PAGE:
#### Equations

The equations section of QuickMath allows you to solve and plot virtually any equation or system of equations. In most cases, you can find exact solutions to your equations. Even when this is not possible, QuickMath may be able to give you approximate solutions to almost any level of accuracy you require. It also contains a number of special commands for dealing with quadratic equations.

#### Solve

The Solve command can be uses to solve either a single equation for a single unknown from the basic solve page or to simultaneously solve a system of many equations in many unknowns from the advanced solve page. The advanced command allows you to specify whether you want approximate numerical answers as well as exact ones, and how many digits of accuracy (up to 16) you require. It also allows you to eliminate certain variables from the equations.

#### Plot

The Plot command, from the Graphs section, will plot any function of two variables. In order to plot a single function of x, go to the basic equation plotting page, where you can enter the equation and specify the upper and lower limits on x that you want the graph to be plotted for. The advanced plotting page allows you to plot up to 6 equations on the one graph, each with their own color. It also gives you control over such things as whether or not to show the axes, where the axes should be located, what the aspect ratio of the plot should be and what the range of the dependent variable should be. All equations can be given in the explicit y = f(x) form or the implicit g(x,y) = c form.

Go to the Equation Plotting page

#### Quadratics

The Quadratics page contains 13 separate commands for dealing with the most common questions concerning quadratics. It allows you to : factor a quadratic function (by two different methods); solve a quadratic equation by factoring the quadratic, using the quadratic formula or by completing the square; rewrite a quadratic function in a different form by completing the square; calculate the concavity, x-intercepts, y-intercept, axis of symmetry and vertex of a parabola; plot a parabola; calculate the discriminant of a quadratic equation and use the discriminant to find the number of roots of a quadratic equation. Each command generates a complete and detailed custom-made explanation of all the steps needed to solve the problem.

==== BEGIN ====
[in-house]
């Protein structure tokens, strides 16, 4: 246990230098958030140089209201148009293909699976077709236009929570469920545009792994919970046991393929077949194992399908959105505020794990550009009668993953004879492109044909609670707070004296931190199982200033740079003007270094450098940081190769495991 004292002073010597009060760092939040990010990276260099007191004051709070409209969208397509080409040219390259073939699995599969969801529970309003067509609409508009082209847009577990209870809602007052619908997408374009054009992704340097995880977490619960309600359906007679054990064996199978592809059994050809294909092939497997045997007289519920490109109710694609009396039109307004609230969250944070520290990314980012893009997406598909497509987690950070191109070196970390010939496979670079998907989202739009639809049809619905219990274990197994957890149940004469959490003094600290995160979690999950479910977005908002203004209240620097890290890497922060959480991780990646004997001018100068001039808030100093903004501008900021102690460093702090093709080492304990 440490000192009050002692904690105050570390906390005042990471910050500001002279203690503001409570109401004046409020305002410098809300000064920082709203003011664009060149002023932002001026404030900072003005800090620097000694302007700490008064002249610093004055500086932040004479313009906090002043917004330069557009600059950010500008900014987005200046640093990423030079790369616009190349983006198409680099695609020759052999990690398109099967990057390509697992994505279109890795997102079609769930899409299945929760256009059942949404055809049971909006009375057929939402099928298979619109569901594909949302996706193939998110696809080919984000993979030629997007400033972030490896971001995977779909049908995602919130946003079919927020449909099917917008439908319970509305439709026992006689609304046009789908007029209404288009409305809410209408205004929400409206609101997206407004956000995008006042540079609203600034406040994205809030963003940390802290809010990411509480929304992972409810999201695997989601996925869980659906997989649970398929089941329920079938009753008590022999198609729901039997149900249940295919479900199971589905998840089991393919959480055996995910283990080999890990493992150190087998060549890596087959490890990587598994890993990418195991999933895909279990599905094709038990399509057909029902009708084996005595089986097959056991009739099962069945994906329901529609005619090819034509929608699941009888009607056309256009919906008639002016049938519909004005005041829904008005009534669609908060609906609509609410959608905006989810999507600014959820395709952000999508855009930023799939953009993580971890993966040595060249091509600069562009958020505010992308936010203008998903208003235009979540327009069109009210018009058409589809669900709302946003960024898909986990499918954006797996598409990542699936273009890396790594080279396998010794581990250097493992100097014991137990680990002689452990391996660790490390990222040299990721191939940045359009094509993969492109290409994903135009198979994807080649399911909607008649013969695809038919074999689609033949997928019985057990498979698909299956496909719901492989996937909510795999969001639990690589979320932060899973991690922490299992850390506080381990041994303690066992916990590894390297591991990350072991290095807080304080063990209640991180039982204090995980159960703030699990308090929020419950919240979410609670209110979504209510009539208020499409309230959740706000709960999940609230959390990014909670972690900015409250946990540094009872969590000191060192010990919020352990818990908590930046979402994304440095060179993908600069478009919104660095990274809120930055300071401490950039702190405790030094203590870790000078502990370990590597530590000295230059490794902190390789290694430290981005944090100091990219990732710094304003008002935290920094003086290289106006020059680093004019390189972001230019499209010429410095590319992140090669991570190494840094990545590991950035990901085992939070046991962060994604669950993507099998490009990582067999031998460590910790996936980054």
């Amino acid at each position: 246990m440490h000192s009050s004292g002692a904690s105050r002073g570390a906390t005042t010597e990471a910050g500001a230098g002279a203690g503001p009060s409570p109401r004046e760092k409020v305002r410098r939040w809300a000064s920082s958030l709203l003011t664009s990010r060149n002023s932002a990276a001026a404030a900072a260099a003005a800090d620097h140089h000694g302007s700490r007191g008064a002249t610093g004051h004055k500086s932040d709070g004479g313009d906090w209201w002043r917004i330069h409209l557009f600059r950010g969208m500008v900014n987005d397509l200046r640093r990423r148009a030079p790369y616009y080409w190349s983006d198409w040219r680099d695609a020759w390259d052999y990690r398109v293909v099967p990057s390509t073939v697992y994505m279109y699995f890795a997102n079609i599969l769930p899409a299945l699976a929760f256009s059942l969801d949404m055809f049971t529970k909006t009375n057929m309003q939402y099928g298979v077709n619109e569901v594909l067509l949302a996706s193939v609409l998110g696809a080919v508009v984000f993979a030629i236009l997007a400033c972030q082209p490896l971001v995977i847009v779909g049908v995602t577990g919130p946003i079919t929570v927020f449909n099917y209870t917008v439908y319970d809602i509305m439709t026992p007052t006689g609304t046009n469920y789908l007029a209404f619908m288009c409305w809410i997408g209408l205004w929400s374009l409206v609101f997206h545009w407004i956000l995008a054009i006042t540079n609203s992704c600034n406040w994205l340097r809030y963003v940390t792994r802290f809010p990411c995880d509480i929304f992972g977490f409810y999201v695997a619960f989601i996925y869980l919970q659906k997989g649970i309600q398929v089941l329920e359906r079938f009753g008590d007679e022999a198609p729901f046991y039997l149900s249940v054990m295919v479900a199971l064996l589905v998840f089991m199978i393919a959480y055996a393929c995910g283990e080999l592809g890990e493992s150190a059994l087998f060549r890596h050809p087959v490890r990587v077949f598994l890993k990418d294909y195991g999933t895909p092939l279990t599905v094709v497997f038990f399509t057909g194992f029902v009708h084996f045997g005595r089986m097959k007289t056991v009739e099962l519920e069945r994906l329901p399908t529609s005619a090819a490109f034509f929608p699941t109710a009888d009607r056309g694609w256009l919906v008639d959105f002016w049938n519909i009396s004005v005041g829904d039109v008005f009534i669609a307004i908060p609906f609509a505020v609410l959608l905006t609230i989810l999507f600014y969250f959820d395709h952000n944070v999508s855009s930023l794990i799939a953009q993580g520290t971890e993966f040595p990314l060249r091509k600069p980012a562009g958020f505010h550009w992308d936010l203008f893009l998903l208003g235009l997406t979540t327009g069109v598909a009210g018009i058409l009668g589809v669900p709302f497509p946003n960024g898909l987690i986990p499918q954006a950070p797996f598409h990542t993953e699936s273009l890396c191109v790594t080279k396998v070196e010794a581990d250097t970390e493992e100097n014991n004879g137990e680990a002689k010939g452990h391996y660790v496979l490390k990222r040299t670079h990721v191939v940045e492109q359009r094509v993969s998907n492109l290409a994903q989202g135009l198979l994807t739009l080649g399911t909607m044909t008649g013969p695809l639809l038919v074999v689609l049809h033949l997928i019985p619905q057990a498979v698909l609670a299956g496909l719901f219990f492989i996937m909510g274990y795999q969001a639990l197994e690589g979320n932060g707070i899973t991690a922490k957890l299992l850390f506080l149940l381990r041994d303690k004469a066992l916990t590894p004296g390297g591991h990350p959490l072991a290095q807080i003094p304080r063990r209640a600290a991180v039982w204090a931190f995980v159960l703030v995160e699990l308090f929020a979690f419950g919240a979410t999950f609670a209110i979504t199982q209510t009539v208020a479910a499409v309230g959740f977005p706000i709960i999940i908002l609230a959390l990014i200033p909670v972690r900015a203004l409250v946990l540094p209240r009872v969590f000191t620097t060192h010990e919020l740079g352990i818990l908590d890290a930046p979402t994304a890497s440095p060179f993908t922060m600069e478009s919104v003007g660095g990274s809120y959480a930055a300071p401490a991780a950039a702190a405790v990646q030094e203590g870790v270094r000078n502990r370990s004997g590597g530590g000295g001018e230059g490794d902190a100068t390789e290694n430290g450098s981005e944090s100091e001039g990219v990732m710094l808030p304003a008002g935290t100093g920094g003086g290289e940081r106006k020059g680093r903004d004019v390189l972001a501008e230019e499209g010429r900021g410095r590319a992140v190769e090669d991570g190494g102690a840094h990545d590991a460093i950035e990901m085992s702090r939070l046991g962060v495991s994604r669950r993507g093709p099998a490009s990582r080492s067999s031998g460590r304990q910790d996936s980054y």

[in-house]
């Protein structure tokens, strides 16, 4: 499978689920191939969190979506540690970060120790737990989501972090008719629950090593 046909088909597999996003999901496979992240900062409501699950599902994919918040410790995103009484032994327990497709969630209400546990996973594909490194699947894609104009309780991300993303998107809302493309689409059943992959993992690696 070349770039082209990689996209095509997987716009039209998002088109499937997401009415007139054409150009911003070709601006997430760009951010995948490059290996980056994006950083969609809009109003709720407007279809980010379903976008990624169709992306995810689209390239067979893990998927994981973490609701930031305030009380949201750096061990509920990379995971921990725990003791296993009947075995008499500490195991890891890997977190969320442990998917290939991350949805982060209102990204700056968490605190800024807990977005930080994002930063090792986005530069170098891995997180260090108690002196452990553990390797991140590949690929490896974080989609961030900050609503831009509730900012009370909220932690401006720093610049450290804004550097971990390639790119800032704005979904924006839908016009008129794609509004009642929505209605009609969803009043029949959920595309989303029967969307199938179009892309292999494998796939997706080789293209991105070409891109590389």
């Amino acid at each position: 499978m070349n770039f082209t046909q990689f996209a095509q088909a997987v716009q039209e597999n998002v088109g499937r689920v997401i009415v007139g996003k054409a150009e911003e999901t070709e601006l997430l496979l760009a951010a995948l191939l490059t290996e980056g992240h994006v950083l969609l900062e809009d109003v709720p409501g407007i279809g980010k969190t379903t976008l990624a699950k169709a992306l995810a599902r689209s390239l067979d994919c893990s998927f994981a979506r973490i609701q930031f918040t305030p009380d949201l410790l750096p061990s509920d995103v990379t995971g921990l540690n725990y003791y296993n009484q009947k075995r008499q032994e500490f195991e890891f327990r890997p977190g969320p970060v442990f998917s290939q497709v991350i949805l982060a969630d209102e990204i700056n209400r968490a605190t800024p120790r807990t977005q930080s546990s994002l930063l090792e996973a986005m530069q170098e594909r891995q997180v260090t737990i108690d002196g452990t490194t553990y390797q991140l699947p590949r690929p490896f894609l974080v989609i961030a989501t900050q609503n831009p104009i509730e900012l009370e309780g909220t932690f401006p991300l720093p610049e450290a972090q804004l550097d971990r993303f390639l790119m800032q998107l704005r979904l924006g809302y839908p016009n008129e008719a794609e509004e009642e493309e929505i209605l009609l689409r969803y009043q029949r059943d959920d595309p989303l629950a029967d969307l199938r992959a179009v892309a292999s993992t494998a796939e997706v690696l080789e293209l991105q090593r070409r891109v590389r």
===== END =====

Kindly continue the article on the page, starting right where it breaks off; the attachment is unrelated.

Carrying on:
# Introduction to Equations

By an equation we mean a mathematical sentence that states that two algebraic
expressions are equal. For example, a (b + c) =ab + ac, ab = ba, and x^{2}-1
= (x-1)(x+1) are all equations that we have been using. We recall that we
defined a variable as a letter that may be replaced by numbers out of a given
set, during a given discussion. This specified set of numbers is sometimes
called the replacement set. In this chapter we will deal with equations
involving variables where the replacement set, unless otherwise specified, is
the set of all real numbers for which all the expressions in the equation are
defined.

If an equation is true after the variable has been replaced by a specific number, then the number is called a solution of the equation and is said to satisfy it. Obviously, every solution is a member of the replacement set. The real number 3 is a solution of the equation 2x-1 = x+2, since 2*3-1=3+2. while 1 is a solution of the equation (x-1)(x+2) = 0. The set of all solutions of an equation is called the solution set of the equation.

In the first equation above {3} is the solution set, while in the second example {-2,1} is the solution set. We can verify by substitution that each of these numbers is a solution of its respective equation, and we will see later that these are the only solutions.

A conditional equation is an equation that is satisfied by some numbers from its replacement set and not satisfied by others. An identity is an equation that is satisfied by all numbers from its replacement set.

**Example 1** Consider the equation 2x-1 = x+2

The replacement set here is the set of all real numbers. The equation is conditional since, for example, 1 is a member of the replacement set but not of the solution set.

**Example 2 **Consider the equation (x-1)(x+1) =x^{2}-1

The replacement set is the set of all real numbers. From our laws of real
numbers if a is any real number, then (a-1)(a+1) = a^{2 }-1

Therefore, every member of the replacement set is also a member of the solution
set. Consequently this equation is an identity.

**Example 3** Consider

The replacement set for this equation is the set of real numbers except 0, since 1/x and (1- x)/x are not defined for x = 0. If a is any real number in the replacement set, then

so that the original equation is an identity.

**Example 4** Consider

The replacement set is the set of all non-negative real numbers, since is not a real number if x is negative. The equation is conditional since, for example, 4 is a member of the replacement set but not of the solution set.